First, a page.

Keep it Simple Stupid, it’s the Weekend

Even good old Dear Abby knows what the weekend is for. On Saturday she posted three letters, answering each in her typical blunt way.

The first was from a woman so full of smug advice that Abby just basically let her give the sermon. She did well in school, she said, then got a good job; and when she got laid off from that job she decided to ….go back to school again! Because she loves learning! (Now why can’t other people do this too, the whiners? is what’s she’s all but saying as far as I can tell. )

I think Abby picked this big non-question because she didn’t even have to wake up from her nap to answer it. She just said basically, Good for you dear. And that door over there? Don’t let it hit you on the way out.

The next letter she chose to answer came from a teenager who explained that he was growing out his hair. He said his bangs now come down to his eyes and it looks really cool and all, but his teachers keep commenting on it. What should he do?

Abby’s tart response: Cut it. “Teachers like to see your eyes.”

But really what did the kid expect, asking an adult? Adults all like to see the eyes. It’s because we know, just like the animals know: you have to see the eyes to read intent. If the eyes narrow, start packing your stuff. If the teeth get bared, start running.

The third and final question she shared came from a well-meaning person who, noticing how much her niece seems to like her own pet rabbits, thought Hey what if she gave the kid a nice little bunny of her own? Wouldn’t that be cool? And should she also throw in a cage?

Now on a weekday Abby might have wound up and given a full Power Point presentation on why this was s a bad idea. But because it was Saturday she just bit her tongue and said that no it’s actually never a good idea to give a live animal as a gift. 

I myself would probably add “especially a poop-each-time-it-hops animal who needs hay of all things and has long sharp teeth like the killer rabbit from Monty Python and the Holy Grail.”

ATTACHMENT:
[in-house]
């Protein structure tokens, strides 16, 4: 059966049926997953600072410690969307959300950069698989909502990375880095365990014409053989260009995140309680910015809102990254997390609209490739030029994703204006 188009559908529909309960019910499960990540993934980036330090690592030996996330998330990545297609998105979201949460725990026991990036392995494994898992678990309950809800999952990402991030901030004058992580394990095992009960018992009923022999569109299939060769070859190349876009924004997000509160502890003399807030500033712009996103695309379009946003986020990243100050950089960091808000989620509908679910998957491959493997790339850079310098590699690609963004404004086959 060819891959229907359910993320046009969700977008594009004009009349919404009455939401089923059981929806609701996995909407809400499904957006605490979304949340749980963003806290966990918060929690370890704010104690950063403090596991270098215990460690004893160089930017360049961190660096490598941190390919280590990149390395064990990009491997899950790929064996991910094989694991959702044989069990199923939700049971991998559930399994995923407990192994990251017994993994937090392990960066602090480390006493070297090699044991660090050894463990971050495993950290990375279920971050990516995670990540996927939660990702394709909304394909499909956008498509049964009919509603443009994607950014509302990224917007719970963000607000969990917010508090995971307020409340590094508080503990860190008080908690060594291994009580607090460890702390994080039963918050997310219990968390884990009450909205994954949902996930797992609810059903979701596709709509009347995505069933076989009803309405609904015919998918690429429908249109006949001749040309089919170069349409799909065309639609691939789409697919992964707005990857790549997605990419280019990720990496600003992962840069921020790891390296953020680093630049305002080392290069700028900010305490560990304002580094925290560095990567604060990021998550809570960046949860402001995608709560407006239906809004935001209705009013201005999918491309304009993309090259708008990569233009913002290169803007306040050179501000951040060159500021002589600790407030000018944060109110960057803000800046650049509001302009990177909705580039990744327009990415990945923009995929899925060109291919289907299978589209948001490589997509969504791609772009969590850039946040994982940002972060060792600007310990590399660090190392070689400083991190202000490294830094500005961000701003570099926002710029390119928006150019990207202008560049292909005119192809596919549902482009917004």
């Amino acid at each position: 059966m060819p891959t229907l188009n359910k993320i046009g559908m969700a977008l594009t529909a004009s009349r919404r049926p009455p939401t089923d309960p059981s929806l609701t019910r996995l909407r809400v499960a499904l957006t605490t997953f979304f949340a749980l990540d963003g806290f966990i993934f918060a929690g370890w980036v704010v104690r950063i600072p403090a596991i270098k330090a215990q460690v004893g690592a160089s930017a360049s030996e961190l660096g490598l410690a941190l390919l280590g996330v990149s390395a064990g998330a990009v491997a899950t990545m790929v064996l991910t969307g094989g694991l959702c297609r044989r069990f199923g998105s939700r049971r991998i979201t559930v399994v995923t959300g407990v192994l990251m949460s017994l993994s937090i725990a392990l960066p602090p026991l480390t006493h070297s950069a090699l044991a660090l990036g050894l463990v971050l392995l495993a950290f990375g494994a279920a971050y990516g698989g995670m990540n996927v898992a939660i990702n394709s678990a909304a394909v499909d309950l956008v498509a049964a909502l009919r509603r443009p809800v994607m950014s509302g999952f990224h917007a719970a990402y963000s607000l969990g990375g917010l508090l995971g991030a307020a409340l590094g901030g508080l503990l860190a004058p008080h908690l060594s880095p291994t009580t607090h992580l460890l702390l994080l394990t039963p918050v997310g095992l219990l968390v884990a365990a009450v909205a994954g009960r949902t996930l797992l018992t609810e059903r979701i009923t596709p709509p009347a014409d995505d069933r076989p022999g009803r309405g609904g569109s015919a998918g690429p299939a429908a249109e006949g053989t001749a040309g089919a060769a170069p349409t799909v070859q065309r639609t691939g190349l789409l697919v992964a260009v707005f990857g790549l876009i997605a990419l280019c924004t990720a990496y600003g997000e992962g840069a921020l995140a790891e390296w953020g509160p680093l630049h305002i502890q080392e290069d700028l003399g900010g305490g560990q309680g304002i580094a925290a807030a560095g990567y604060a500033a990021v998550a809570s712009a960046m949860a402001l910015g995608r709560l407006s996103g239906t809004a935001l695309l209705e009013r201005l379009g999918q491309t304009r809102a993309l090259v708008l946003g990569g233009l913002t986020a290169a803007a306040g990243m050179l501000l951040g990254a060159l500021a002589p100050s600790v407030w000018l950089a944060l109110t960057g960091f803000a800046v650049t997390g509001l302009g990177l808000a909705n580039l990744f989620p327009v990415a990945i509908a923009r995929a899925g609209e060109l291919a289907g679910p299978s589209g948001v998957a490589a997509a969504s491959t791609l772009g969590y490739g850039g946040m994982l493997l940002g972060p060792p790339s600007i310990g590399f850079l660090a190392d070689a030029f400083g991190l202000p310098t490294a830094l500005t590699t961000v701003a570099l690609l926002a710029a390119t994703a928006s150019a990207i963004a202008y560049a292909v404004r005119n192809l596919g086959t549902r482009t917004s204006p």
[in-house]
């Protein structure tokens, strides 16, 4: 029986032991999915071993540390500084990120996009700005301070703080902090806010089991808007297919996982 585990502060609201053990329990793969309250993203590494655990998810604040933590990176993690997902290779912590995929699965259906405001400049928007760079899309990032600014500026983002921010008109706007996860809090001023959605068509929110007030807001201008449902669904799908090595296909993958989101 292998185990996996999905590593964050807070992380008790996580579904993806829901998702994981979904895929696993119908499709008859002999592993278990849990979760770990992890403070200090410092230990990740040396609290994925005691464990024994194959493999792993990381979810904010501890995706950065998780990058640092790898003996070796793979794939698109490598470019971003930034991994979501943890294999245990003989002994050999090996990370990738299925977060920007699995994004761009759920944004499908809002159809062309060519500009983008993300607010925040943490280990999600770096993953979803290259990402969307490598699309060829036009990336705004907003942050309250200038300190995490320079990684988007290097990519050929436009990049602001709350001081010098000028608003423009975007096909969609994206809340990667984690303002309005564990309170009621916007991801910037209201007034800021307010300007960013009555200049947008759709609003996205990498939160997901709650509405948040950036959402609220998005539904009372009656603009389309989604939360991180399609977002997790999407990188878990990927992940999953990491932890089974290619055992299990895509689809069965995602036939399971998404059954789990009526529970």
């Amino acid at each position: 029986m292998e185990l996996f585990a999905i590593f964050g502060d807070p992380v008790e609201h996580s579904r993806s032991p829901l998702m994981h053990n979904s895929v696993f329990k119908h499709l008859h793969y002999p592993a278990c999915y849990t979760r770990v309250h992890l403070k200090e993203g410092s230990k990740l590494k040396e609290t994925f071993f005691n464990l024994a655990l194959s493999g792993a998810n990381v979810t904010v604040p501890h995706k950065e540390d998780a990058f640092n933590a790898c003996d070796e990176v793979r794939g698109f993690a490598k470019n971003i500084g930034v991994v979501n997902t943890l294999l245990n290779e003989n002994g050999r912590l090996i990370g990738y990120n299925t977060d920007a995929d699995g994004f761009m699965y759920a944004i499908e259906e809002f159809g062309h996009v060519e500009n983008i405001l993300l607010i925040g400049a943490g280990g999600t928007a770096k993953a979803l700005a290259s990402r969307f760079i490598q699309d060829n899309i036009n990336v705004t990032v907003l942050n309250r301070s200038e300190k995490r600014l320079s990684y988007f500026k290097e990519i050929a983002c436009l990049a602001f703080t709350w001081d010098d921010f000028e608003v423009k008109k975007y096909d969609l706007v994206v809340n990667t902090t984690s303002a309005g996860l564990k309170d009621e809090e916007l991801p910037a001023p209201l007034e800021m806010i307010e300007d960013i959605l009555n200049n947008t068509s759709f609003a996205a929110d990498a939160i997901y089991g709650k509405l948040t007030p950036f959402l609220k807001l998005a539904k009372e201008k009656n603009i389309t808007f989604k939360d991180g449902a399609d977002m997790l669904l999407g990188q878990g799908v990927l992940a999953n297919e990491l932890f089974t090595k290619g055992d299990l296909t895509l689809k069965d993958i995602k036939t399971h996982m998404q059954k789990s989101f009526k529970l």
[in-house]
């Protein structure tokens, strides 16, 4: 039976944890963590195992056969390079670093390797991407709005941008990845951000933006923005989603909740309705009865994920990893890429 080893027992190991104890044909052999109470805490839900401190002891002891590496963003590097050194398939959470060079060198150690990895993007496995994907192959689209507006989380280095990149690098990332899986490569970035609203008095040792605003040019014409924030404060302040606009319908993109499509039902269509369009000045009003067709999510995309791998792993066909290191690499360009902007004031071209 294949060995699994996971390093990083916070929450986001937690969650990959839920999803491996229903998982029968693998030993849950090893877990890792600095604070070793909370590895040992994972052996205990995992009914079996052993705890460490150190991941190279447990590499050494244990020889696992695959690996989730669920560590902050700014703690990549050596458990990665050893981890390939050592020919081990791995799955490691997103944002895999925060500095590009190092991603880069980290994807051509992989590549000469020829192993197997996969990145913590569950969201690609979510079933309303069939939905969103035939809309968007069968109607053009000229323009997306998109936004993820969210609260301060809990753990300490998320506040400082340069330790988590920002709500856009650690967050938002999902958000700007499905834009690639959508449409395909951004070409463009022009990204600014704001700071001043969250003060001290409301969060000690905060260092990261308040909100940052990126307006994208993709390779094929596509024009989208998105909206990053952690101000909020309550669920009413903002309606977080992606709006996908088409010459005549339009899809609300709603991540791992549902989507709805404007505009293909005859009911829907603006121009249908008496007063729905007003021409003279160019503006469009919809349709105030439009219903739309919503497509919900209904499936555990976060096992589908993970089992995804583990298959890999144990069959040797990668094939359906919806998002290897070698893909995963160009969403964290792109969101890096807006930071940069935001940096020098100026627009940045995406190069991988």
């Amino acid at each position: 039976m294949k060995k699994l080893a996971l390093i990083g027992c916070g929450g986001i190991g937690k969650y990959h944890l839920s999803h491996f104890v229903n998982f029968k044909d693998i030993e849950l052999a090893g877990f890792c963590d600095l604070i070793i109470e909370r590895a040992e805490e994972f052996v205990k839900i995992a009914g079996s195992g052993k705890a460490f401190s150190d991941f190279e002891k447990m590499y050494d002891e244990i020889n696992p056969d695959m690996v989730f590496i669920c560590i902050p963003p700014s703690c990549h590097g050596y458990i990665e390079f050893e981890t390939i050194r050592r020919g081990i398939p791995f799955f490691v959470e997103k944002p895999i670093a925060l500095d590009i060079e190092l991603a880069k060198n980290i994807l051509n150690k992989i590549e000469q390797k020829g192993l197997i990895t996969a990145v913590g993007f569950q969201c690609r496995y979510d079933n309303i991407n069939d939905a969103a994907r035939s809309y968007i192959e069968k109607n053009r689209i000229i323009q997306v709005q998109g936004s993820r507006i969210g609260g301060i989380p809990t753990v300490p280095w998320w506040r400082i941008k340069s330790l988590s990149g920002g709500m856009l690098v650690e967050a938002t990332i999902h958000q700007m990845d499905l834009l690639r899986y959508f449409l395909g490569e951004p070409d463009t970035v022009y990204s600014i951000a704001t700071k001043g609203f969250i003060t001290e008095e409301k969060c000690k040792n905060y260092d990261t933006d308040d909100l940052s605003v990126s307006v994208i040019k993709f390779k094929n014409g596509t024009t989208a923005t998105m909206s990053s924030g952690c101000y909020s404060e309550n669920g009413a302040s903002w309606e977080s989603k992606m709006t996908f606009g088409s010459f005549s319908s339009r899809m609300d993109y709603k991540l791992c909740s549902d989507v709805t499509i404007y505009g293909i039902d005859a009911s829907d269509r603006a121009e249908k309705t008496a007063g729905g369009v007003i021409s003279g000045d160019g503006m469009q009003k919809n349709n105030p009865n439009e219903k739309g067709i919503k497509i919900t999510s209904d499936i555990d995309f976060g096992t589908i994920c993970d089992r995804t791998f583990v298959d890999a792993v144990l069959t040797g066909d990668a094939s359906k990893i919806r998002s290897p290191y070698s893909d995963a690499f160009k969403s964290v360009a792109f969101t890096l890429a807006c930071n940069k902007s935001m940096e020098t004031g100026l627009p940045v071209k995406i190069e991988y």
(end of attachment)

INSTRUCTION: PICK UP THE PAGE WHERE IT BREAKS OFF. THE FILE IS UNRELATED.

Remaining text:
But I am not as wise as Abby and do not always remember that weekends are for taking it easy; for saying less rather than more; and for just pressing ‘Play’  and enjoying a little humor:

Better Than Abby

I was once giving a young man a bit of advice, something I didn’t realize I was doing until he suddenly held up his hand. “No, see I don’t want your advice; all I want from you is your encouragement and support.”

It’s a remark I’ve never forgotten but what did it really mean? Do people really NOT want a word of counsel, preferring instead to blunder blindly forward on their own? And if they won’t take advice from someone they know, will they take it from someone they’ve never met?

Well, if they’re smart they will, and if that someone is Jeanne Phillips also known as Abigail Van Buren, who now writes the feature her mother Pauline first brought to the world in 1956. Now, as then, ‘Abby’’ gives it to you straight. Take this recent response to a woman vexed with her husband who thinks it’s fine to read over his wife’s shoulder.

“I have tried explaining that I think it’s rude, but he says I’m rude for asking him not to do it. He thinks I have something to hide if I tell him to stop. What say you?” Abby’s reply: “I say you married a man who is insecure and suspicious, and you have my sympathy.”

Or take this exchange, with a woman so desperate to maintain ties with a former boyfriend that she buys him a bottle of his favorite wine, even though “he is making no effort to hang out” even to accept the gift. “At what point do I put the bottle to better use and drink it myself?” she asks. Abby’s reply:  “How about tonight?”

She’s equally frank with a man agonizing about his girlfriend who has three children from three different fathers and a male ‘friend’ who she has the children addressing as Daddy. “She says she loves me and wants us to be married, but I’m having a hard time accepting that all of these children’s fathers will be part of our life — as well as the ‘friend.’ Can a psychologist help me get past this?” Abby’s response: “I don’t know. But before you take this relationship further, you should definitely see one.”

Yes she says more in saying less.But what I ‘ve noticed is that sometimes saying nothing at all can also work pretty well in directing people toward good choices.

In my second year teaching, I was assigned Girls Room duty, which meant spending every lunch hour on a bench in a basement lavatory where one day a student from my sixth period class sat down beside me.

Her father had died the year before and she was just plain mad at the world. When she came to class at all she just sat scowling out the window. At quiz-time she would say she hadn’t done the reading and I should just give her the F.

Yet now here she was every day on my bench, where, as the months passed, she slowly began talking about things, including the extralegal bits of mischief she had cooked up the night before.

I just listened – until the day when she came to the end of this Daily Crime Report, paused, and blurted, “But I’m stopping all that now.”

“Why?” was all I could ask.

“Because I can tell that you think I should.”

She knew this not because I said so but because I didn’t and there was the revelation of a truth I have never forgotten: Namely that true attention makes a space in which the person speaking can truly hear and truly see himself – and then make a good decision on his own.